A new antitrust report says that unless the government reigns in tech giants, it could go the same way as Big Pharma and Big Oil, with all the power resting in the hands of very few companies.
It argues that tech companies are spending increasing sums on lobbying politicians in an effort to stave off antitrust legislation, and that this pressure needs to be resisted …
The flood of lobbying dollars spent by tech companies has increased with market concentration, according to a new study that cites similar patterns in the pharmaceutical and oil industries […]
Reed Showalter, an attorney with the anti-monopolist group American Economic Liberties Project who wrote the study, said policy makers and antitrust enforcers should look beyond the impact that mergers have on consumers and consider how market concentration affects the democratic process.
“We need to more closely scrutinize various elements of competition policy that have allowed industries to become more concentrated over the last 30 to 40 years,” Showalter said in a phone interview Tuesday. “Allowing unchecked concentration is the cause for a lot of the democratic harms that we’re also seeing people complain about as big money enters politics. There’s no coincidence there.”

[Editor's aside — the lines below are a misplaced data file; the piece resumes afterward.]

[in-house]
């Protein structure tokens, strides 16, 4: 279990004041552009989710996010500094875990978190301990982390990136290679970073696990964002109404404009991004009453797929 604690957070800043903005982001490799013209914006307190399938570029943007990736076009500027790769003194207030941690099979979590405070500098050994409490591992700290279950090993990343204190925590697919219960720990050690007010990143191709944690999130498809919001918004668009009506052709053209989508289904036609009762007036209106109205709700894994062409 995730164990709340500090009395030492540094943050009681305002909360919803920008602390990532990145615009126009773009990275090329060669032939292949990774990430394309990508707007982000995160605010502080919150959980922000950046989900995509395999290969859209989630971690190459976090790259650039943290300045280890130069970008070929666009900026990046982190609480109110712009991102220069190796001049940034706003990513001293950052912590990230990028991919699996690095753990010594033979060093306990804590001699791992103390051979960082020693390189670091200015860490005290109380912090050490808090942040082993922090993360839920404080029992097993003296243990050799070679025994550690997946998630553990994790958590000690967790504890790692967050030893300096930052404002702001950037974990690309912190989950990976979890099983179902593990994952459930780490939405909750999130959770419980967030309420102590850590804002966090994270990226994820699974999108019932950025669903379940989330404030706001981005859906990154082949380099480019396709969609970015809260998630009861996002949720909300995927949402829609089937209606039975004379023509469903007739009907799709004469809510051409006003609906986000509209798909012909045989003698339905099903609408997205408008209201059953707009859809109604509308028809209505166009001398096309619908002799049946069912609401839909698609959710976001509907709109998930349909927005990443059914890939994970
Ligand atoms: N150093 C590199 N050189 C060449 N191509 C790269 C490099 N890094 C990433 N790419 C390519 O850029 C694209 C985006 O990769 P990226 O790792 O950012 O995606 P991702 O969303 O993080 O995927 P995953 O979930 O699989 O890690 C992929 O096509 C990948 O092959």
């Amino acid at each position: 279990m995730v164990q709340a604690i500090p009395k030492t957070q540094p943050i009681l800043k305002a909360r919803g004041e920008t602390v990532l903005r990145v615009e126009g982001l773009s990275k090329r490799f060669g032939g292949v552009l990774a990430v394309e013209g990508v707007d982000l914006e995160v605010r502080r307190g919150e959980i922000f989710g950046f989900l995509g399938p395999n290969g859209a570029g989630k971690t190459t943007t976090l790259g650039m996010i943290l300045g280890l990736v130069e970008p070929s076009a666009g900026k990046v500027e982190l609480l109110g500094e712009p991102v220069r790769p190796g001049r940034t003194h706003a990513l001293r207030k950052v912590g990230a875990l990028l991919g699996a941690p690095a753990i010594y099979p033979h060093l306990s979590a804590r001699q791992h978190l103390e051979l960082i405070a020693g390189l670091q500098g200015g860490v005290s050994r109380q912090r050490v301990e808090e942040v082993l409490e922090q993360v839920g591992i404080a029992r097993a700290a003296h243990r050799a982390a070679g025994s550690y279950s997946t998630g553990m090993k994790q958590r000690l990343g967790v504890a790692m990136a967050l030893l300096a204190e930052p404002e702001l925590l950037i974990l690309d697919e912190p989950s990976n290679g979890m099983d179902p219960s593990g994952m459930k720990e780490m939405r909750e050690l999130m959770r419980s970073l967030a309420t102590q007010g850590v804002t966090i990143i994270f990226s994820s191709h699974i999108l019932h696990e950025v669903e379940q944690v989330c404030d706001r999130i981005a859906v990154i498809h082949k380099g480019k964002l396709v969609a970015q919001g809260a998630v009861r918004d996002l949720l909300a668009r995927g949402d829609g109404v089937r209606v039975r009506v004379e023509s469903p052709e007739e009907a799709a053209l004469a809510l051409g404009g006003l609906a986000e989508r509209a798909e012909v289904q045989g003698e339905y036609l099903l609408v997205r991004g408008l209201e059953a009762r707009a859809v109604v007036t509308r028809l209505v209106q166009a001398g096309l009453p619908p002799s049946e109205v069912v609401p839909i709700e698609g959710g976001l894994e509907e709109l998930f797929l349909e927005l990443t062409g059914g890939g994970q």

The study supports the argument of a group of scholars, many of whom have joined President Joe Biden’s administration, and lawmakers advocating for more robust antitrust enforcement […]
The study cites policy recommendations from the House antitrust subcommittee’s 2020 investigation of Amazon.com Inc., Facebook Inc., Apple Inc. and Alphabet Inc.’s Google. Showalter, along with FTC Chair Khan, worked on the probe and the resulting report as an antitrust subcommittee staff member.
He also previously worked as a research assistant at Columbia University Law School for for anti-monopolist scholar Tim Wu, who Biden tapped to lead the administration’s tech and competition policy. Showalter is also an associate at the law firm of Jonathan Kanter, Biden’s pick to lead the Justice Department’s antitrust division.
Antitrust issues are arguably the biggest threat to Apple, given that legislation would threaten the most consistent growth area for the company: services. Apple is facing antitrust laws and lawsuits all around the world.
In its home market of the US, a House committee approved a bill that would make it illegal for companies to favor their own products (like Apple apps and Apple Music) over competitor ones on their platforms. A separate bipartisan bill would force Apple to allow third-party app stores.
Apple spends relatively little on lobbying given its size and wealth, but it has roughly doubled the number of lobbyists it uses over the course of the past decade. The company has lobbied on a number of issues, including some rather controversial ones.
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